George Gustines with The New York Times recently took a moment to explore the charitable organizations that help support the comics industry. In his article, “In Comics World, Needy Have Heroes of Their Own,” Gustines describes three major charitable efforts on behalf of comics, including the Comic Book Legal Defense Fund.
After describing the work of the Hero Initiative on behalf of comics creators, Gustines succinctly describes the heroic work of CBLDF:
While creators in need are at the core mission of the Hero Initiative, the Comic Book Legal Defense Fund has a broader mandate: the protection of the First Amendment rights of the comics art form, encompassing not just writers and artists but also retailers, publishers and readers.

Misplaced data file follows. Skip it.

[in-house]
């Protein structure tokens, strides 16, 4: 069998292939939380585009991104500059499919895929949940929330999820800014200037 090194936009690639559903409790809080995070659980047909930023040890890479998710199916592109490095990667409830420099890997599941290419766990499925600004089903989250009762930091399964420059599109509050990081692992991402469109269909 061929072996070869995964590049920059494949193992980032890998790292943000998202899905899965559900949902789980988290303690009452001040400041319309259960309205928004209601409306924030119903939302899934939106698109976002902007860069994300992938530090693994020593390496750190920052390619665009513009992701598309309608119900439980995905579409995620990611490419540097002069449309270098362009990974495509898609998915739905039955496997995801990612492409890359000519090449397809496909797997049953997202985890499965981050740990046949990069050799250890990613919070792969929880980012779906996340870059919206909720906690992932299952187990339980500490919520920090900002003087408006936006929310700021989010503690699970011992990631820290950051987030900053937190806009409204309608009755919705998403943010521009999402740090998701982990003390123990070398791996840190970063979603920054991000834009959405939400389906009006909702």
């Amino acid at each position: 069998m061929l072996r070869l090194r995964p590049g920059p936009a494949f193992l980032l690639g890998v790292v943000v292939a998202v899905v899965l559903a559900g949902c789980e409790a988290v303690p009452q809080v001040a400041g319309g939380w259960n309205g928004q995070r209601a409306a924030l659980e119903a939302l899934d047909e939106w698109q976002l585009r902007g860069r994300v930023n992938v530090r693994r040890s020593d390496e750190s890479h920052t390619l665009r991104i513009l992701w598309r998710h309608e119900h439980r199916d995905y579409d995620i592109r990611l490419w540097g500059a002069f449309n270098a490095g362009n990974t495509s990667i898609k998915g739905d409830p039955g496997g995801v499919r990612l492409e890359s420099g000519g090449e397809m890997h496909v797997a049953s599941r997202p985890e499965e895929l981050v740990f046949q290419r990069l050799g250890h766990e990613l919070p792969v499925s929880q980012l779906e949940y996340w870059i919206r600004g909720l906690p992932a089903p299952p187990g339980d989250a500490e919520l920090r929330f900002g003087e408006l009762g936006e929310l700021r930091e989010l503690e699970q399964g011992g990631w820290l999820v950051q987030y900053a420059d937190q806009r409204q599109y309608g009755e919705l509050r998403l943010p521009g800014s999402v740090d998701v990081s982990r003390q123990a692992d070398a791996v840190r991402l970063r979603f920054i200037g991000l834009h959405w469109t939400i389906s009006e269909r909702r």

Gustines goes on to describe the founding of the Fund in 1986 and its first case: Illinois v. Correa, in which comics shop manager Michael Correa was prosecuted for the sale of obscene materials:
The organization was founded in 1986 by Dennis Kitchen, an underground comic book artist and publisher of Kitchen Sink Press. At that time, Michael Correa, a manager at a comic bookstore in Lansing, Mich., was charged with possession and sale of obscene material, including copies of “Omaha the Cat Dancer,” an erotic comic strip, published by Kitchen Sink. Mr. Kitchen and friends raised money to hire the First Amendment lawyer Burton Joseph (he died in 2010). Mr. Correa was convicted, but the verdict was overturned on appeal. With money left over, Mr. Kitchen established the fund, believing “this wasn’t the first time and it won’t be the last time.”
Gustines further describes how CBLDF’s work has become even more important in defending comics readers such as Ryan Matheson.
You can read the entirety of Gustines’s article for The New York Times here.